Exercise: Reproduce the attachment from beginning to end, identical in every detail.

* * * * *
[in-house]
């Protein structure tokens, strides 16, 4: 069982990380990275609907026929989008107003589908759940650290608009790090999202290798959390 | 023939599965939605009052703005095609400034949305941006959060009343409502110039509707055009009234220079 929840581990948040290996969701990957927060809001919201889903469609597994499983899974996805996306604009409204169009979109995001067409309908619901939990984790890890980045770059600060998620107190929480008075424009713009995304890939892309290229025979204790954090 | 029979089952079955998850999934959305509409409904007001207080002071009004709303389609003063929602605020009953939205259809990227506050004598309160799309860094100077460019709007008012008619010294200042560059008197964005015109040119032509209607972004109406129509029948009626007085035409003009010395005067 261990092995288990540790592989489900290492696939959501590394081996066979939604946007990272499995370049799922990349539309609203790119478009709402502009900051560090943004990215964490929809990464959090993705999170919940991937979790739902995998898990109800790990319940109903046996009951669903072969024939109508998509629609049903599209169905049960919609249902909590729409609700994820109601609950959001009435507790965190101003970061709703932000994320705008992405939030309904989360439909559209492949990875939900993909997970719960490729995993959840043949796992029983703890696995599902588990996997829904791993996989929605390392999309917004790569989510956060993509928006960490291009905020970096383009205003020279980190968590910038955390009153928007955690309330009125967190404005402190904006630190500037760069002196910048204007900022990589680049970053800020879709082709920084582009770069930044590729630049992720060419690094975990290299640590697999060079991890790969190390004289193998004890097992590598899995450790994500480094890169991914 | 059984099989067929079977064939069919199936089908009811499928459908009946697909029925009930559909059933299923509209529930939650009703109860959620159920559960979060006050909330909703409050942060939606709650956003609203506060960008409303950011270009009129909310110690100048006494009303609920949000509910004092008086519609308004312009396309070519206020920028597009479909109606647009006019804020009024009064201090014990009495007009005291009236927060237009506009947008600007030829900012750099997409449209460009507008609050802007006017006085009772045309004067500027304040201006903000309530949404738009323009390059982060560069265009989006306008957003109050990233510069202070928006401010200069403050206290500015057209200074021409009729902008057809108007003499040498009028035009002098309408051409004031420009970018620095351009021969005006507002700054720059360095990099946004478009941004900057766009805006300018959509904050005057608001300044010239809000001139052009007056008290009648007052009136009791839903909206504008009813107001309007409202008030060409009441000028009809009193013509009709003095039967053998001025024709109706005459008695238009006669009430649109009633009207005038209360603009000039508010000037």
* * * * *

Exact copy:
[in-house]
């Protein structure tokens, strides 16, 4: 069982990380990275609907026929989008107003589908759940650290608009790090999202290798959390 | 023939599965939605009052703005095609400034949305941006959060009343409502110039509707055009009234220079 929840581990948040290996969701990957927060809001919201889903469609597994499983899974996805996306604009409204169009979109995001067409309908619901939990984790890890980045770059600060998620107190929480008075424009713009995304890939892309290229025979204790954090 | 029979089952079955998850999934959305509409409904007001207080002071009004709303389609003063929602605020009953939205259809990227506050004598309160799309860094100077460019709007008012008619010294200042560059008197964005015109040119032509209607972004109406129509029948009626007085035409003009010395005067 261990092995288990540790592989489900290492696939959501590394081996066979939604946007990272499995370049799922990349539309609203790119478009709402502009900051560090943004990215964490929809990464959090993705999170919940991937979790739902995998898990109800790990319940109903046996009951669903072969024939109508998509629609049903599209169905049960919609249902909590729409609700994820109601609950959001009435507790965190101003970061709703932000994320705008992405939030309904989360439909559209492949990875939900993909997970719960490729995993959840043949796992029983703890696995599902588990996997829904791993996989929605390392999309917004790569989510956060993509928006960490291009905020970096383009205003020279980190968590910038955390009153928007955690309330009125967190404005402190904006630190500037760069002196910048204007900022990589680049970053800020879709082709920084582009770069930044590729630049992720060419690094975990290299640590697999060079991890790969190390004289193998004890097992590598899995450790994500480094890169991914 | 059984099989067929079977064939069919199936089908009811499928459908009946697909029925009930559909059933299923509209529930939650009703109860959620159920559960979060006050909330909703409050942060939606709650956003609203506060960008409303950011270009009129909310110690100048006494009303609920949000509910004092008086519609308004312009396309070519206020920028597009479909109606647009006019804020009024009064201090014990009495007009005291009236927060237009506009947008600007030829900012750099997409449209460009507008609050802007006017006085009772045309004067500027304040201006903000309530949404738009323009390059982060560069265009989006306008957003109050990233510069202070928006401010200069403050206290500015057209200074021409009729902008057809108007003499040498009028035009002098309408051409004031420009970018620095351009021969005006507002700054720059360095990099946004478009941004900057766009805006300018959509904050005057608001300044010239809000001139052009007056008290009648007052009136009791839903909206504008009813107001309007409202008030060409009441000028009809009193013509009709003095039967053998001025024709109706005459008695238009006669009430649109009633009207005038209360603009000039508010000037």